So far, China Taiping, China Continent Insurance, Sunshine Insurance Group and AXA Tianping participate, while Ant Financial gathers data at an industry level. Eventually it can build a platform for the whole industry to outsource claims management.

At the same time, it is pushing its electronic payments rail, AliPay, to manage car-insurance compensation.

Immediate impact

Three months after Ant Financial released Dongsunbao in 2017, Ping An responded by opening its own A.I. tool to the whole industry, via One Connect, the group’s technology arm.

PICC, meanwhile, is developing its own A.I. solution in partnership with ArcSoft, a software company.

Zhu told DigFin, that before Ping An opened the solution for damage assessing to the industry, it has been used in Ping An’s back office for more than one year.

Only Ping An’s solution has been tested in production environment before industry-wide release, Zhu said, and the accuracy rate is 98.75%.

Ping An’s solutions are having an immediate impact. In 2018, the company’s combined ratio for car insurance (a measure of insurer profitability, it’s the sum of costs devided by the earned premiums) fell 0.1 percent to 97.4% while some insurers are suffering conbined ratios higher than 100%.

Over the same period, the company’s market share grows 0.5 percent.


But operations are just one aspect of what digital insurance can do. More important is restoring trust to a system in which, traditionally, insurers have to assume customers might be lying about a claim, Ping An’s Zhu told DigFin.

In December, Ping An piloted a service called Trust Claim in Guangdong province. The algo offers a line of credit for claims on a shifting basis, depending on drivers’ habits on the road and their credit histories.

The first version of the pilot is for unilateral accidents only, that is, those that involve just one car.

We let them decide for themselves.

Zhu Yougang, Ping An

The algorithm covers up to Rmb4000 for the best profiles, so drivers can submit a claim and get paid within three minutes after sending through images of the damage on their mobile phones.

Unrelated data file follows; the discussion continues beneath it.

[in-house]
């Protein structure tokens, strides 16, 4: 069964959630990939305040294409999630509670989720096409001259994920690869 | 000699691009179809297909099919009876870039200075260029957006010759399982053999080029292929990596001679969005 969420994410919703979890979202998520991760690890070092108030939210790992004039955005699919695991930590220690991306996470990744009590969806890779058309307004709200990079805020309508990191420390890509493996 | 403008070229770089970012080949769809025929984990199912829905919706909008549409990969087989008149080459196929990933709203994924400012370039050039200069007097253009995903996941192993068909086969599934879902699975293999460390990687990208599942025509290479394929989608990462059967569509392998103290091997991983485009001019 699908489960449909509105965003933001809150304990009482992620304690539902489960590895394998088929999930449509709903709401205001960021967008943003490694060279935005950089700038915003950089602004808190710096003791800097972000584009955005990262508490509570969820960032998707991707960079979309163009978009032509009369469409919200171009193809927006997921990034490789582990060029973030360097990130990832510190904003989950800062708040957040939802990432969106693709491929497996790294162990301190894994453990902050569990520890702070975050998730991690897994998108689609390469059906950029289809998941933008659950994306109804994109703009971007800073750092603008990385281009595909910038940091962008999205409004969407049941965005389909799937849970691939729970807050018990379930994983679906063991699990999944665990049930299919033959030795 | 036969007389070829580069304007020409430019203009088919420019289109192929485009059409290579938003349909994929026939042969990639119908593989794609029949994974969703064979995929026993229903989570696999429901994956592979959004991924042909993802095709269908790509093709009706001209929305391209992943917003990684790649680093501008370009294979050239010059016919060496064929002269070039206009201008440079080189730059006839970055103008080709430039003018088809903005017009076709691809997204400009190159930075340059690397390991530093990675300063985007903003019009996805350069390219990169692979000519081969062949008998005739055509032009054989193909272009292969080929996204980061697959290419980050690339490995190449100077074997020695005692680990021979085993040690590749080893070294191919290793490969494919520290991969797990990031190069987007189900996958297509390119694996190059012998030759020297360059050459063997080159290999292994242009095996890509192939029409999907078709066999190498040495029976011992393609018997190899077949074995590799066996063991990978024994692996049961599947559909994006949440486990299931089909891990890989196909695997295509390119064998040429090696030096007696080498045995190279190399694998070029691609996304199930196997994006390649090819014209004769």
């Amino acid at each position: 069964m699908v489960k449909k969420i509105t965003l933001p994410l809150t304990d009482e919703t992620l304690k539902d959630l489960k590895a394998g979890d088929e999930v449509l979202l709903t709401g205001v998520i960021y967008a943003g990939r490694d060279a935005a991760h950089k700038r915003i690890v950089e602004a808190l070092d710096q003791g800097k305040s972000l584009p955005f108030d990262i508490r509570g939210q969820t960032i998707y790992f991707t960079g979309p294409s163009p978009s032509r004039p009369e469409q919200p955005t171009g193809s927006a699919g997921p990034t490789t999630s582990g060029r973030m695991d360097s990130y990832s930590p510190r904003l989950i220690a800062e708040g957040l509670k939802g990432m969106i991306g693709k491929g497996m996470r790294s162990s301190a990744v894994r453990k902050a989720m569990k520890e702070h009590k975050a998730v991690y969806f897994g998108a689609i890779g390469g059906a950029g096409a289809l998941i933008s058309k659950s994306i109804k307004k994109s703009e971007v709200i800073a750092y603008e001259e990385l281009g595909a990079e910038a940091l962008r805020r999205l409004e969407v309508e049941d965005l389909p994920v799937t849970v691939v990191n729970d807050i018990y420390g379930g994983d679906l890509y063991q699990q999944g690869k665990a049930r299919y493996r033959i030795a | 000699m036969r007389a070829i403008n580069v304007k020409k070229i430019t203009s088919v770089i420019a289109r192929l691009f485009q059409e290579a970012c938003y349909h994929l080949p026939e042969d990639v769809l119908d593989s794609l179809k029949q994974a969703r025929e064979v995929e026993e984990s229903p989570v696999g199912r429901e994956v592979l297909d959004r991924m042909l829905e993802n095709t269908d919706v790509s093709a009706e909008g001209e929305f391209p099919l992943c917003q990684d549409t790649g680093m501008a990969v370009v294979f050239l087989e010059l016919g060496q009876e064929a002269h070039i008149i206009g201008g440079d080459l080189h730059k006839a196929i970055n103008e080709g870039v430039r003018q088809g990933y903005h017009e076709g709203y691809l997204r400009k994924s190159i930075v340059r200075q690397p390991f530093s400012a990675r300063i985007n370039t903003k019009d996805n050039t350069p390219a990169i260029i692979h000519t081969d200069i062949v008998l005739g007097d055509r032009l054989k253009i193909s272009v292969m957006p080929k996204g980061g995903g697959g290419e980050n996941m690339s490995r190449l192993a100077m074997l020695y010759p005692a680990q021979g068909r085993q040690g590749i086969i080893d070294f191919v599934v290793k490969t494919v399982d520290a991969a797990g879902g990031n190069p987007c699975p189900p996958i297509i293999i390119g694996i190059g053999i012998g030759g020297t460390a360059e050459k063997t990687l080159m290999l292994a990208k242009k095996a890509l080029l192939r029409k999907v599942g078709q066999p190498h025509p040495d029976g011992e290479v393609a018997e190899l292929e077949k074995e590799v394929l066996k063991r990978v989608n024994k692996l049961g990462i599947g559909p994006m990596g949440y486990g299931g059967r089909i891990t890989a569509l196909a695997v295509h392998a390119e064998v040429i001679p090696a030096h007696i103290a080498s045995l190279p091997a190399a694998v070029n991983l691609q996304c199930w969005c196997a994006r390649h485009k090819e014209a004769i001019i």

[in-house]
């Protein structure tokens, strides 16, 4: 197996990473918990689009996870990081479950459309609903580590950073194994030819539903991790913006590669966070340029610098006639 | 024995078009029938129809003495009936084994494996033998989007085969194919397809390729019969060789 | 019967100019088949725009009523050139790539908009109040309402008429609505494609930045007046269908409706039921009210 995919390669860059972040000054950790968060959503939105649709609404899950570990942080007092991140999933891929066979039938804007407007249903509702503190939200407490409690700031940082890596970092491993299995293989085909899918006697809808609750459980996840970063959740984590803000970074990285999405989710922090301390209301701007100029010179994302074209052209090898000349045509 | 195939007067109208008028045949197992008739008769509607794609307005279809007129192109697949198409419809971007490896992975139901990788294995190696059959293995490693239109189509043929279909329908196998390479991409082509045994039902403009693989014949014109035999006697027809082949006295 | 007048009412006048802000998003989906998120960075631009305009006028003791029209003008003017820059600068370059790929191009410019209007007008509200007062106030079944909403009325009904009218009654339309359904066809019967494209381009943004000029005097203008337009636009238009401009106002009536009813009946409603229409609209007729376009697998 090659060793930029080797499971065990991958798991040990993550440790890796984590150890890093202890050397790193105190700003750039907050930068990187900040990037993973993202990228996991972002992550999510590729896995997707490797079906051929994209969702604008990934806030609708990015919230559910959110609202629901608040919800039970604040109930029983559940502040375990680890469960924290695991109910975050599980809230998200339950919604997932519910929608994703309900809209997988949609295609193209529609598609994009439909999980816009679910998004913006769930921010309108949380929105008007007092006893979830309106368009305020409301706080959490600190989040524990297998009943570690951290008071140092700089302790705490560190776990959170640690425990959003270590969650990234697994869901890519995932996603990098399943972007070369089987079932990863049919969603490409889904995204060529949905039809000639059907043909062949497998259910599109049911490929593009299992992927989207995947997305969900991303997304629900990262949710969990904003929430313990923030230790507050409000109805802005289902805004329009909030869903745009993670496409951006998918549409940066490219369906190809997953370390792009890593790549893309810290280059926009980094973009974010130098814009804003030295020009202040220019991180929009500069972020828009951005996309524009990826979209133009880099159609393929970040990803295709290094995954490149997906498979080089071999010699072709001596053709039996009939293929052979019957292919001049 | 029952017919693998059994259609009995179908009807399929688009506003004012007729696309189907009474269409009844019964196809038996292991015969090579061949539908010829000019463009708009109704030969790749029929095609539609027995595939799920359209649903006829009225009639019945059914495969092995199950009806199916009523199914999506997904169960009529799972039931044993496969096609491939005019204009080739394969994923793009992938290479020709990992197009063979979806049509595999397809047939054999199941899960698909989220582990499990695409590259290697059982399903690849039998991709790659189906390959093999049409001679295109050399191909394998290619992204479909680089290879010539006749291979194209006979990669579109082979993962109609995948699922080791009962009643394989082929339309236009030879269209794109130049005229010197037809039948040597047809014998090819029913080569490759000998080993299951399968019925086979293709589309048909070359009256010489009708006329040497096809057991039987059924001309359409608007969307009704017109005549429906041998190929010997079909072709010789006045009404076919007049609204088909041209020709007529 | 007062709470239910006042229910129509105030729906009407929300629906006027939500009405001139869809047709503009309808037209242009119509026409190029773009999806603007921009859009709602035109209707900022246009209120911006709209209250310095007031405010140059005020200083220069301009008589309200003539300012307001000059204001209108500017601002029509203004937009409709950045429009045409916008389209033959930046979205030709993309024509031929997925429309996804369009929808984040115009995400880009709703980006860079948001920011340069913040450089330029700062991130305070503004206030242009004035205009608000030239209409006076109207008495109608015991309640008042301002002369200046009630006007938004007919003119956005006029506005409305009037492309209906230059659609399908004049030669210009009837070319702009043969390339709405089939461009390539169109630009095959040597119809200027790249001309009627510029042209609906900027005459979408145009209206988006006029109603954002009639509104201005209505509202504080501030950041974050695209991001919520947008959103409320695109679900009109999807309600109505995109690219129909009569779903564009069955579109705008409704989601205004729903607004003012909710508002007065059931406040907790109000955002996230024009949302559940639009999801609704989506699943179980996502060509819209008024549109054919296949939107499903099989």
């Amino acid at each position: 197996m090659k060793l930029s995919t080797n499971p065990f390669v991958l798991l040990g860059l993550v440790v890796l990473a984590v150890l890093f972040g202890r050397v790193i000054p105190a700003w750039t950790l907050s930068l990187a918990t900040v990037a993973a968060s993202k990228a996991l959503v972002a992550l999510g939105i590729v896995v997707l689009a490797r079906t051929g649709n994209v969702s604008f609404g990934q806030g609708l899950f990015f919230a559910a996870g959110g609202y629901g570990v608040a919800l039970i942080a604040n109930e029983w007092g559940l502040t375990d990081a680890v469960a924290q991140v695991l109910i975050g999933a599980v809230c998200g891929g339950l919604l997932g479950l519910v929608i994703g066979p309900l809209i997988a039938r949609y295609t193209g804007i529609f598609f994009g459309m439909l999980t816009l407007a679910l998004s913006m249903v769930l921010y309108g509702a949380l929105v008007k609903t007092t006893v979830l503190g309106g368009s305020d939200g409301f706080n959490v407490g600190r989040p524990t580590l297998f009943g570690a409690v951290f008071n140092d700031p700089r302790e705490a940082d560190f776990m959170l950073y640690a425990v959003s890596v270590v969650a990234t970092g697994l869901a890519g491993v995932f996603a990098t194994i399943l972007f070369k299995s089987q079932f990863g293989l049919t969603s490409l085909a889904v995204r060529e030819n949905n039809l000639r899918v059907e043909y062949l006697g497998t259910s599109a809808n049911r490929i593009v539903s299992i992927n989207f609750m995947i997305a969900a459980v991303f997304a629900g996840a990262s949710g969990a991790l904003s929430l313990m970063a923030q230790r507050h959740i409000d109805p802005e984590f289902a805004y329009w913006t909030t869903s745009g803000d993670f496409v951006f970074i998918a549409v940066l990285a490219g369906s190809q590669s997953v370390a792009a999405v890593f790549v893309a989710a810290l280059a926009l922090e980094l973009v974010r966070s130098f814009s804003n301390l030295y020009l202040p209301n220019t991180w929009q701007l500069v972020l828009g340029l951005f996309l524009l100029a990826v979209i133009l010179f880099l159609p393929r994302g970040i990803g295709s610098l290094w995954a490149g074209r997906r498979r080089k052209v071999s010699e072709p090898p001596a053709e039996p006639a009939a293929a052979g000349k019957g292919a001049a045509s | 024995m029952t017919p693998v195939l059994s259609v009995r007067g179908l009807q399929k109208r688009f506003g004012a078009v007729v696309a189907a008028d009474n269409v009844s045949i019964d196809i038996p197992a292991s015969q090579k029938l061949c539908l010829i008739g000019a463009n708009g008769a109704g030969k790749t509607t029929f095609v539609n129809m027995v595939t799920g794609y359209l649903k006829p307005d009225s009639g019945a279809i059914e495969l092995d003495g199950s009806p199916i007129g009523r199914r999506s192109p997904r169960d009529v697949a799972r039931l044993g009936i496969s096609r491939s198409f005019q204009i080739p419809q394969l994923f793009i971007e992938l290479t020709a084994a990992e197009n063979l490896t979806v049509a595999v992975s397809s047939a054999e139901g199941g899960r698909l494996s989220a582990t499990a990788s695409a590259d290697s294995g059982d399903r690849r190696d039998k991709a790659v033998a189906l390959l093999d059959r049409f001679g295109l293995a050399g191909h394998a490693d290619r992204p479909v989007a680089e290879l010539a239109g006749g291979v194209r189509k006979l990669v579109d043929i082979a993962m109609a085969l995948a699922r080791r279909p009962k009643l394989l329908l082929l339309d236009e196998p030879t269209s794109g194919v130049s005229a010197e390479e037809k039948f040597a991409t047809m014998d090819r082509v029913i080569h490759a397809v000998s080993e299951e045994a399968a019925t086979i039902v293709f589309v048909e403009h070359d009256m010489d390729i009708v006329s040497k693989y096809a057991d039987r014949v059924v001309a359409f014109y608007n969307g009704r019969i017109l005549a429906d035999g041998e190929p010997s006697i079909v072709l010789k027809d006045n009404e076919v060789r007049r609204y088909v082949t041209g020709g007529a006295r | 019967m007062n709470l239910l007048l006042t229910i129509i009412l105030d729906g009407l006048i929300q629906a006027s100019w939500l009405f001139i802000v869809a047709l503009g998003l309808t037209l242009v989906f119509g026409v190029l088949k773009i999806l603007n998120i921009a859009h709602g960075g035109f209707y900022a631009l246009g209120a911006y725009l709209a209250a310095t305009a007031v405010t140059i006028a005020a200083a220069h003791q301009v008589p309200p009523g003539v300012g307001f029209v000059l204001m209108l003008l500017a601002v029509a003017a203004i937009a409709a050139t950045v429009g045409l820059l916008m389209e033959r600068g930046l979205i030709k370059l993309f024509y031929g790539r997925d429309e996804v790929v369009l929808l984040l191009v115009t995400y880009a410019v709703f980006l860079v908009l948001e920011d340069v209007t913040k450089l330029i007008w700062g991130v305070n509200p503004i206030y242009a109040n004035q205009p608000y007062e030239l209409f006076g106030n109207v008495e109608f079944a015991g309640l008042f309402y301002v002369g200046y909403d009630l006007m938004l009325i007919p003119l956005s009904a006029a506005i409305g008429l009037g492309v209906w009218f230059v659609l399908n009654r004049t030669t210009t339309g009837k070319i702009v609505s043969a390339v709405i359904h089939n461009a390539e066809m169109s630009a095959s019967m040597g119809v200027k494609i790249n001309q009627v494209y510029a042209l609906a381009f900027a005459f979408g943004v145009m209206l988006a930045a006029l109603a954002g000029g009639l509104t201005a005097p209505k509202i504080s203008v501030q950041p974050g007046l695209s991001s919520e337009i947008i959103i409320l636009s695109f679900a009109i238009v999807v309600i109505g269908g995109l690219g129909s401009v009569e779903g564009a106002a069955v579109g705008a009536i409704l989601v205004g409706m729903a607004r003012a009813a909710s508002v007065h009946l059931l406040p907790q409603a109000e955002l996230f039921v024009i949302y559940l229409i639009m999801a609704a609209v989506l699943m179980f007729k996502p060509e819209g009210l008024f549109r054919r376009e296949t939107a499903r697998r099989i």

The solution also settles the kind of disputes between the car owner and the insurer on whether a small part like a rearview mirror should be repaired or be replaced after the accident.

“As long as the customer has enough credit, we let them decide for themselves,” said Zhu.

Ping An won’t release the number of users on its Trust Claim, but Zhu says 50% of users have posted about their experience on WeChat (the messaging app run by rival Tencent), and that 30% of users are new to Ping An.

Actual usage

DigFin has talked with several car owners in mainland China about their small accident experience. Ping An, PICC, and SunShine are among the brands mentioned by these car owners.

But A.I. technology still seems to be far from ordinary people’s lives. All these interviewees told DigFin that their claims are still handled by insurance agents sent to accident scenes. And the whole compensation procedure still takes days or weeks.

This seems likely to change as the quality of companies’ data libraries improves.

With more usage of Ping An’s app and its Trust Claim, it will accumulate more data per incident.

But how long will mass adoption take? Two years into the launch of the first A.I. for auto insurance, it’s still niche in China. Insurers like Ping An and PICC don’t have to fear an internet company…yet.


SingLife takes on insurers…banks…Revolut…

Insurers want to join ecosystems. Can the insurer become that ecosystem?




Walter de Oude, SingLife

Think “insurtech” and one thinks of a scrappy startup taking on the traditional AIA/Prudential/Allianz incumbents’ mob. And SingLife is trying to do that, along with digital insurers such as Bowtie, Blue and (in part) FWD.